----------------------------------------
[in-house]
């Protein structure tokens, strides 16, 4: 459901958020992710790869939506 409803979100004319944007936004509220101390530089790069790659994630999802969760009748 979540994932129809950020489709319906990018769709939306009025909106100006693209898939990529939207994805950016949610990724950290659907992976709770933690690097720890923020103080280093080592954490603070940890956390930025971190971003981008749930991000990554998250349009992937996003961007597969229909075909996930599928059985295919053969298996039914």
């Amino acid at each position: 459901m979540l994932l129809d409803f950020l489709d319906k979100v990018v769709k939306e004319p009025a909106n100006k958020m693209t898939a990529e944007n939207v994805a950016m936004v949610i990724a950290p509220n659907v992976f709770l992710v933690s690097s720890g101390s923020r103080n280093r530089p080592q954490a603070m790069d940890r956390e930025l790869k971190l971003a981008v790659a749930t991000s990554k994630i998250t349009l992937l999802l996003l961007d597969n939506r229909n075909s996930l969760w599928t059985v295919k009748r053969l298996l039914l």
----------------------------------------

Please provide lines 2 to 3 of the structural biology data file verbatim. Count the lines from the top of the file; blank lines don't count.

């Protein structure tokens, strides 16, 4: 459901958020992710790869939506 409803979100004319944007936004509220101390530089790069790659994630999802969760009748 979540994932129809950020489709319906990018769709939306009025909106100006693209898939990529939207994805950016949610990724950290659907992976709770933690690097720890923020103080280093080592954490603070940890956390930025971190971003981008749930991000990554998250349009992937996003961007597969229909075909996930599928059985295919053969298996039914």
């Amino acid at each position: 459901m979540l994932l129809d409803f950020l489709d319906k979100v990018v769709k939306e004319p009025a909106n100006k958020m693209t898939a990529e944007n939207v994805a950016m936004v949610i990724a950290p509220n659907v992976f709770l992710v933690s690097s720890g101390s923020r103080n280093r530089p080592q954490a603070m790069d940890r956390e930025l790869k971190l971003a981008v790659a749930t991000s990554k994630i998250t349009l992937l999802l996003l961007d597969n939506r229909n075909s996930l969760w599928t059985v295919k009748r053969l298996l039914l």